Neutral country: Wikis

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(Redirected to Neutrality (international relations) article)

From Wikipedia, the free encyclopedia

A neutral power in a particular war is a sovereign state which declares itself to be neutral towards the belligerents. A non-belligerent state does not need to be neutral. The rights and duties of a neutral power are defined in Sections 5[1] and 13[2] of the Hague Convention of 1907. A permanently neutral power is a sovereign state which is bound by international treaty to be neutral towards the belligerents of all future wars. The concept of neutrality in war is narrowly defined and puts specific constraints on the neutral party in return for the internationally recognized right to remain neutral.

Neutralism or a "neutralist policy" is a foreign policy position wherein a state intends to remain neutral in future wars. Non-alignment is the implementation of neutralism by avoiding military alliances. A sovereign state that reserves the right to become a belligerent if attacked by a party to the war is in a condition of armed neutrality.

Contents

Rights and responsibilities of a neutral power

Belligerents may not invade neutral territory,[3] and a neutral power's resisting any such attempt does not compromise its neutrality.[4] A neutral power must intern belligerent troops who reach its territory,[5] but not escaped prisoners of war.[6] Belligerent armies may not recruit its citizens,[7] but they may go abroad to enlist.[8] Belligerent armies' men and matériel may not be transported across neutral territory,[9] but the wounded may be.[10] A neutral power may supply communication facilities to belligerents,[11] but not war matériel,[12] although it need not prevent export of such matériel.[13]

Belligerent naval vessels may use neutral ports for a maximum of 24 hours, though neutrals may impose different restrictions.[14] Exceptions are to make repairs — only the minimum necessary to put back to sea[15] — or if an opposing belligerent's vessel is already in port, in which case it must have a 24-hour head start.[16] A prize ship captured by a belligerent in the territorial waters of a neutral power must be surrendered by the belligerent to the neutral, which must intern its crew.[17]

List of neutral states

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Recognised as neutral

  • Austria (now a member of EU, see below): neutral country since 1955, to maintain external independence and inviolability of borders (expressly modeled after the Swiss neutrality).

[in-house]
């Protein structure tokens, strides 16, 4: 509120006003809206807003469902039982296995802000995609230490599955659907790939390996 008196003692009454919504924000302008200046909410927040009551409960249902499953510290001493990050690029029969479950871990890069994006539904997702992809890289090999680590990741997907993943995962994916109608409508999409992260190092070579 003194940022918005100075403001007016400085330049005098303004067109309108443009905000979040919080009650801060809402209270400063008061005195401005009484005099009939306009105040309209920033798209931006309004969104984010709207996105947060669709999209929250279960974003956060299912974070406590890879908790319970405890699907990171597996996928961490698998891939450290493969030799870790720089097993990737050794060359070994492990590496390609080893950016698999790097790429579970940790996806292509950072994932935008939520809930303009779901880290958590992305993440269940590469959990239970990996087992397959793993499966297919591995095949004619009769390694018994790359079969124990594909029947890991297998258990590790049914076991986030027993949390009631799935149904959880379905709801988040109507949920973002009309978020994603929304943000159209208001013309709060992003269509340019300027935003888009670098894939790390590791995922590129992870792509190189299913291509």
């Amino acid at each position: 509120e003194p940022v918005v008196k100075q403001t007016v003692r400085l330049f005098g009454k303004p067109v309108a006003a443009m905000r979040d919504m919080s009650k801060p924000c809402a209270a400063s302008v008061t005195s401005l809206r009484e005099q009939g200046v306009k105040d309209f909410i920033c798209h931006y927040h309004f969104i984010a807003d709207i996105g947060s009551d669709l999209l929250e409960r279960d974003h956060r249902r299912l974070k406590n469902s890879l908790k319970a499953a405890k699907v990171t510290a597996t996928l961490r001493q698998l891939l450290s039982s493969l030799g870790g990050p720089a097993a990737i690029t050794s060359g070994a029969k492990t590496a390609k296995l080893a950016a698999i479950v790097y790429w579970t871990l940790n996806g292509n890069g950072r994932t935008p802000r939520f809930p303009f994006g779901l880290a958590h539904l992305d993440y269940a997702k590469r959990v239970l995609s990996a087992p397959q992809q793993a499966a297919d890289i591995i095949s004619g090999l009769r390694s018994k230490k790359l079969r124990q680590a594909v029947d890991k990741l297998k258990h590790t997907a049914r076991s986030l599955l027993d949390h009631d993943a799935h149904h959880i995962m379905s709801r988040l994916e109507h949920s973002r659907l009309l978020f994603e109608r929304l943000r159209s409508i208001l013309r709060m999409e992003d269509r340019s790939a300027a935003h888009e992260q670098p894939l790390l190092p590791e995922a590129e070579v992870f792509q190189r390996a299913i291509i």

• Costa Rica: neutral country since 1949, after abolishing its military.
  • Finland (now EU): military doctrine of competent, "credible" independent defence, not depending on any outside support, and the desire to remain outside international conflicts. In 2006, Finland's neutrality was brought into question by President Matti Vanhanen in 2006 during the inauguration of the Finnish EU presidency.[18]
  • Ireland (now EU): a traditional policy of military neutrality defined as non-membership of mutual defence alliances.
  • Japan: constitutionally forbidden from participating in wars, but maintains heavily-armed "self-defense forces" and a military alliance
  • Liechtenstein: since its army was dissolved in 1868.
  • Malta (now EU): policy of neutrality since 1980, guaranteed in a treaty with Italy concluded in 1983
  • Sweden (now EU): has not fought a war since ending its involvement in the Napoleonic Wars in 1814 with a short war with Norway, making it the oldest neutral country in the world.
  • Switzerland: self-imposed, permanent, and armed, designed to ensure external security. Switzerland is the second oldest neutral country in the world; it has not fought a foreign war since its neutrality was established by the Congress of Vienna in 1815.
  • Turkmenistan: declared its permanent neutrality and had it formally recognised by the U.N. in 1995. [19]
  • Vatican City: the Lateran Treaty signed in 1929 with Italy imposed that "The Pope was pledged to perpetual neutrality in international relations and to abstention from mediation in a controversy unless specifically requested by all parties" thus making Vatican City neutral since then.

Claim to be neutral

  • Cambodia: claimed neutrality 1955–1970, 1993 to the present day
  • Mexico: since 1939 [20]
  • Moldova: Article 11 of the 1994 Constitution proclaims "permanent neutrality"

Formerly neutral

Points of debate

European Union